During May's coronavirus lockdown 12,900 new cars were sold to private buyers, according to data from the Society of Motor Manufacturers and Traders.
It suggests that there was a small level of success for franchised dealer groups after the Government clarified they could sell cars through 'click and collect' or home delivery, while their showrooms had to remain closed - until England's dealers could reopen on June 1.
The UK's new car market in May closed 89% down year-on-year at 20,247 registrations, 163,477 fewer than in May 2019.
It was an improvement over the April result, which was 97% down versus April 2019.
Mike Hawes, SMMT chief executive, said: "After a second month of shutdown and the inevitable yet devastating impact on the market, this week’s re-opening of dealerships is a pivotal moment for the entire industry and the thousands of people whose jobs depend on it
"Customers keen to trade up into the latest, cutting-edge new cars are now able to return to showrooms and early reports suggest there is good business given the circumstances, although it is far too early to tell how demand will pan out over the coming weeks and months.
"Restarting this market is a crucial first step in driving the recovery of Britain’s critical car manufacturers and supply chain, and to supporting the wider economy. Ensuring people have the confidence to invest in the latest vehicles will not only help them get on the move safely, but these new models will also help address some of the environmental challenges the UK faces in the long term."
The Tesla Model 3 was the UK's biggest selling new car in May, with 852 registrations. Its nearest rival was the Vauxhall Corsa, 62 units behind the Tesla.
The SMMT data suggests that fleet and private buyers willing to purchase remotely, through websites or by phone, are quite happy to commit to premium cars, as the Mercedes-Benz A-Class, E-Class and GLC-Class, BMW 1 Series and Volvo XC40 also accompanied the Tesla in the top 10 selling models under May's lockdown.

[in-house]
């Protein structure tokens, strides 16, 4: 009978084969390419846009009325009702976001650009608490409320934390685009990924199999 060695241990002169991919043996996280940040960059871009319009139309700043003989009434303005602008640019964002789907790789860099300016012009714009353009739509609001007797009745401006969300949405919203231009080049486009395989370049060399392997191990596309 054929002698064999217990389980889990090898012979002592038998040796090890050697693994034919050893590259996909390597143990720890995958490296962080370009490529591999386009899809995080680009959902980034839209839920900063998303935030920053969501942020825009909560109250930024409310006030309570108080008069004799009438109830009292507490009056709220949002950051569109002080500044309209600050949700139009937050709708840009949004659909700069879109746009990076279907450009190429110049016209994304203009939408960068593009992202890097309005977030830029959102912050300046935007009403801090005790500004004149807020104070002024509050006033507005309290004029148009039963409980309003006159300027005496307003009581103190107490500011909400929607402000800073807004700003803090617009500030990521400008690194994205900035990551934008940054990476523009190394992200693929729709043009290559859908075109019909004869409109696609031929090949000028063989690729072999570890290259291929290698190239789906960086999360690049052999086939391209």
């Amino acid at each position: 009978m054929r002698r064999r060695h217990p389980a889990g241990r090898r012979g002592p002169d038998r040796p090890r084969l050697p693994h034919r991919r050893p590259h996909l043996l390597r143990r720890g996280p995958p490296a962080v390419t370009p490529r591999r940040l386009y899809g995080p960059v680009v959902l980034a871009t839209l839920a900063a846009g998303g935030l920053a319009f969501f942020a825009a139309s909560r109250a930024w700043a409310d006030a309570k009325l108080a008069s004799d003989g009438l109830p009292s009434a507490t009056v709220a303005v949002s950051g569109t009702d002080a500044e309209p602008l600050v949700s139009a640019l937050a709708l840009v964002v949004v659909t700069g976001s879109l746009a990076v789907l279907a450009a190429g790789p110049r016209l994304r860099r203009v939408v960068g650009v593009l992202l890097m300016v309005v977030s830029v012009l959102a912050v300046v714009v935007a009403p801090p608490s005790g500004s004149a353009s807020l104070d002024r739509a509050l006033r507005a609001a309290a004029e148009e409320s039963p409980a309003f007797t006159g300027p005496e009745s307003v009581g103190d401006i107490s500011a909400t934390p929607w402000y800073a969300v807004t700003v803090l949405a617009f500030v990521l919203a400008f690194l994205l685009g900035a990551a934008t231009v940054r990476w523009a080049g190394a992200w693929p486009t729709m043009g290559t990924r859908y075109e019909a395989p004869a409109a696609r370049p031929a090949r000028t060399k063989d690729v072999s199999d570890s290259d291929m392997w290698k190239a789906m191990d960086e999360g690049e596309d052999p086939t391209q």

Online marketplace Heycar believes that even though some dealerships are now open in the UK there will still be disruption to the new car supply chain.
Its chief commercial officer Karen Hilton said customers looking for a new, factory-built order "are likely to face long delays", possibly as much as six months.
Heycar stated Ford has quoted 22-week lead times on a new Focus and 18 weeks on a Fiesta - both models which feature constantly in the UK's top 10 best sellers.
But many manufacturers and franchised dealers do have unregistered stock they need to sell in the weeks ahead.
Hilton said the used car market provides really attractive options for dealers and motorists, given that the stock of nearly new and pre-registered cars "is strong and much more likely to give the industry the quick shot in the arm that it needs".
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